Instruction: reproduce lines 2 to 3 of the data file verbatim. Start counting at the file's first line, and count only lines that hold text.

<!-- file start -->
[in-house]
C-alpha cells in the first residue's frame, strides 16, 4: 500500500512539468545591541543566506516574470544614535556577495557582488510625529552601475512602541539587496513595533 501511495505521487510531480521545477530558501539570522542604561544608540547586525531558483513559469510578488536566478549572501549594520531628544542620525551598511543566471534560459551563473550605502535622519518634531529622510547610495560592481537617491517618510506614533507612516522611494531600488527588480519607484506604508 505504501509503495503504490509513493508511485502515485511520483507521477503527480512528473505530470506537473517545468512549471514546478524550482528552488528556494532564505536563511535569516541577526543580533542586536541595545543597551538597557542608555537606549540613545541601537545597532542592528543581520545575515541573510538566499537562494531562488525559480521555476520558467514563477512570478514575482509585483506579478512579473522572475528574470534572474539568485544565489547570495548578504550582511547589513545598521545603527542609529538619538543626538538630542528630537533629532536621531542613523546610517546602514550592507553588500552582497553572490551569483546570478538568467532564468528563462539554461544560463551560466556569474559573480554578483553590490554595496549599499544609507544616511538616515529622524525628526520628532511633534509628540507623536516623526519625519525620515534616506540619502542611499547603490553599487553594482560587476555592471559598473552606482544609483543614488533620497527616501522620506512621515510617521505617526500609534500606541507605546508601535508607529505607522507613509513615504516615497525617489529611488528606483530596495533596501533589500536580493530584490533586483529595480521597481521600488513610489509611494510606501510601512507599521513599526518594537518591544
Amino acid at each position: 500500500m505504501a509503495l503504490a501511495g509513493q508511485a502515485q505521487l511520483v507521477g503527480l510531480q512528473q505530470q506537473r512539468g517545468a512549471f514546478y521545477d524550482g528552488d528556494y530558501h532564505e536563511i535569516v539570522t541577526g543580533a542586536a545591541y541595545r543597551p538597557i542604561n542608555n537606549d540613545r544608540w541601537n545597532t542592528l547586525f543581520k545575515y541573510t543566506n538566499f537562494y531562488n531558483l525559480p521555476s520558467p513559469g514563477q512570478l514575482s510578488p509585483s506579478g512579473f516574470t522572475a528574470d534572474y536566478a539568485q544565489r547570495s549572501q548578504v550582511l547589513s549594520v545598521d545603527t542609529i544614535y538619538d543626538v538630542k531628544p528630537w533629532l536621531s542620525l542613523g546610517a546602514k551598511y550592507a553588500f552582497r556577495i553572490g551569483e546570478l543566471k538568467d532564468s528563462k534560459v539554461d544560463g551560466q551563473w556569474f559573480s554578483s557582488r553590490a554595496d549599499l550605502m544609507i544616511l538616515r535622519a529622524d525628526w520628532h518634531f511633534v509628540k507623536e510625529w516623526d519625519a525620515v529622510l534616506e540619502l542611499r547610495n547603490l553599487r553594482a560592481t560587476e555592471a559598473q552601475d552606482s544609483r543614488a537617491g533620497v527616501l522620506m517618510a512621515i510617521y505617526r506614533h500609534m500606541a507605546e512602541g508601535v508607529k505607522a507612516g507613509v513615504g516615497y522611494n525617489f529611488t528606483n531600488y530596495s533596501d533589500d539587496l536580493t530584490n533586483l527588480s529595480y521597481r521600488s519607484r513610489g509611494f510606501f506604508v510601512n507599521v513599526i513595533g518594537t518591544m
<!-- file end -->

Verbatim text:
C-alpha cells in the first residue's frame, strides 16, 4: 500500500512539468545591541543566506516574470544614535556577495557582488510625529552601475512602541539587496513595533 501511495505521487510531480521545477530558501539570522542604561544608540547586525531558483513559469510578488536566478549572501549594520531628544542620525551598511543566471534560459551563473550605502535622519518634531529622510547610495560592481537617491517618510506614533507612516522611494531600488527588480519607484506604508 505504501509503495503504490509513493508511485502515485511520483507521477503527480512528473505530470506537473517545468512549471514546478524550482528552488528556494532564505536563511535569516541577526543580533542586536541595545543597551538597557542608555537606549540613545541601537545597532542592528543581520545575515541573510538566499537562494531562488525559480521555476520558467514563477512570478514575482509585483506579478512579473522572475528574470534572474539568485544565489547570495548578504550582511547589513545598521545603527542609529538619538543626538538630542528630537533629532536621531542613523546610517546602514550592507553588500552582497553572490551569483546570478538568467532564468528563462539554461544560463551560466556569474559573480554578483553590490554595496549599499544609507544616511538616515529622524525628526520628532511633534509628540507623536516623526519625519525620515534616506540619502542611499547603490553599487553594482560587476555592471559598473552606482544609483543614488533620497527616501522620506512621515510617521505617526500609534500606541507605546508601535508607529505607522507613509513615504516615497525617489529611488528606483530596495533596501533589500536580493530584490533586483529595480521597481521600488513610489509611494510606501510601512507599521513599526518594537518591544
Amino acid at each position: 500500500m505504501a509503495l503504490a501511495g509513493q508511485a502515485q505521487l511520483v507521477g503527480l510531480q512528473q505530470q506537473r512539468g517545468a512549471f514546478y521545477d524550482g528552488d528556494y530558501h532564505e536563511i535569516v539570522t541577526g543580533a542586536a545591541y541595545r543597551p538597557i542604561n542608555n537606549d540613545r544608540w541601537n545597532t542592528l547586525f543581520k545575515y541573510t543566506n538566499f537562494y531562488n531558483l525559480p521555476s520558467p513559469g514563477q512570478l514575482s510578488p509585483s506579478g512579473f516574470t522572475a528574470d534572474y536566478a539568485q544565489r547570495s549572501q548578504v550582511l547589513s549594520v545598521d545603527t542609529i544614535y538619538d543626538v538630542k531628544p528630537w533629532l536621531s542620525l542613523g546610517a546602514k551598511y550592507a553588500f552582497r556577495i553572490g551569483e546570478l543566471k538568467d532564468s528563462k534560459v539554461d544560463g551560466q551563473w556569474f559573480s554578483s557582488r553590490a554595496d549599499l550605502m544609507i544616511l538616515r535622519a529622524d525628526w520628532h518634531f511633534v509628540k507623536e510625529w516623526d519625519a525620515v529622510l534616506e540619502l542611499r547610495n547603490l553599487r553594482a560592481t560587476e555592471a559598473q552601475d552606482s544609483r543614488a537617491g533620497v527616501l522620506m517618510a512621515i510617521y505617526r506614533h500609534m500606541a507605546e512602541g508601535v508607529k505607522a507612516g507613509v513615504g516615497y522611494n525617489f529611488t528606483n531600488y530596495s533596501d533589500d539587496l536580493t530584490n533586483l527588480s529595480y521597481r521600488s519607484r513610489g509611494f510606501f506604508v510601512n507599521v513599526i513595533g518594537t518591544m